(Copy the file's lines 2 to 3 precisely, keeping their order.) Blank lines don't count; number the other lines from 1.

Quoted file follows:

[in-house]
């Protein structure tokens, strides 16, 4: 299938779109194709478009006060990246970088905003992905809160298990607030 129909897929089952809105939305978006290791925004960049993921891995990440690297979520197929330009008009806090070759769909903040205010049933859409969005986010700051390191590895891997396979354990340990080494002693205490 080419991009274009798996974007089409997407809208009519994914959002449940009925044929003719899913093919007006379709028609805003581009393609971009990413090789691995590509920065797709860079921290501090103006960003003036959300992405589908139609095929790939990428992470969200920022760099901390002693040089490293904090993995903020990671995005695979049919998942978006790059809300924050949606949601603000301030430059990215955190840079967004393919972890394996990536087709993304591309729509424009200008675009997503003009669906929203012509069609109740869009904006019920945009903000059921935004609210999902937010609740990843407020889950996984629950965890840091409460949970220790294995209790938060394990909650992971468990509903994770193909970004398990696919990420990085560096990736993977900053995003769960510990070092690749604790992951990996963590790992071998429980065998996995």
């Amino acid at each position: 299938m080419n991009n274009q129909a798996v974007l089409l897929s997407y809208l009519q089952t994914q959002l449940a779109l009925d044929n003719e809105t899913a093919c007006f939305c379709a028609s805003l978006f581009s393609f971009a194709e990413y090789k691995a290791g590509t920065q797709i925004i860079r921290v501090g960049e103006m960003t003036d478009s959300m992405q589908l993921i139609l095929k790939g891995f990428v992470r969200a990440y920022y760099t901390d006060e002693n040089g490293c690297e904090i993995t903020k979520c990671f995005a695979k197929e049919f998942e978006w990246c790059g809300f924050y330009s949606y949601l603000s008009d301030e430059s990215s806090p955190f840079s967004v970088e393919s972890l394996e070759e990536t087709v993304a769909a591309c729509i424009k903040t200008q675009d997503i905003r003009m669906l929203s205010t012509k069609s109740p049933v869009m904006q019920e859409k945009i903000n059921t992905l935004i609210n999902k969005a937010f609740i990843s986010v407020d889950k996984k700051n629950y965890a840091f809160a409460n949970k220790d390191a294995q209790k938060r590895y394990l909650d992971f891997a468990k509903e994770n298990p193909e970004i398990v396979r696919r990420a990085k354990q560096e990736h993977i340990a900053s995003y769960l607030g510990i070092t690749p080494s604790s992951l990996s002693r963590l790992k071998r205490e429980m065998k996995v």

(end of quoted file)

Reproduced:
């Protein structure tokens, strides 16, 4: 299938779109194709478009006060990246970088905003992905809160298990607030 129909897929089952809105939305978006290791925004960049993921891995990440690297979520197929330009008009806090070759769909903040205010049933859409969005986010700051390191590895891997396979354990340990080494002693205490 080419991009274009798996974007089409997407809208009519994914959002449940009925044929003719899913093919007006379709028609805003581009393609971009990413090789691995590509920065797709860079921290501090103006960003003036959300992405589908139609095929790939990428992470969200920022760099901390002693040089490293904090993995903020990671995005695979049919998942978006790059809300924050949606949601603000301030430059990215955190840079967004393919972890394996990536087709993304591309729509424009200008675009997503003009669906929203012509069609109740869009904006019920945009903000059921935004609210999902937010609740990843407020889950996984629950965890840091409460949970220790294995209790938060394990909650992971468990509903994770193909970004398990696919990420990085560096990736993977900053995003769960510990070092690749604790992951990996963590790992071998429980065998996995």
């Amino acid at each position: 299938m080419n991009n274009q129909a798996v974007l089409l897929s997407y809208l009519q089952t994914q959002l449940a779109l009925d044929n003719e809105t899913a093919c007006f939305c379709a028609s805003l978006f581009s393609f971009a194709e990413y090789k691995a290791g590509t920065q797709i925004i860079r921290v501090g960049e103006m960003t003036d478009s959300m992405q589908l993921i139609l095929k790939g891995f990428v992470r969200a990440y920022y760099t901390d006060e002693n040089g490293c690297e904090i993995t903020k979520c990671f995005a695979k197929e049919f998942e978006w990246c790059g809300f924050y330009s949606y949601l603000s008009d301030e430059s990215s806090p955190f840079s967004v970088e393919s972890l394996e070759e990536t087709v993304a769909a591309c729509i424009k903040t200008q675009d997503i905003r003009m669906l929203s205010t012509k069609s109740p049933v869009m904006q019920e859409k945009i903000n059921t992905l935004i609210n999902k969005a937010f609740i990843s986010v407020d889950k996984k700051n629950y965890a840091f809160a409460n949970k220790d390191a294995q209790k938060r590895y394990l909650d992971f891997a468990k509903e994770n298990p193909e970004i398990v396979r696919r990420a990085k354990q560096e990736h993977i340990a900053s995003y769960l607030g510990i070092t690749p080494s604790s992951l990996s002693r963590l790992k071998r205490e429980m065998k996995v």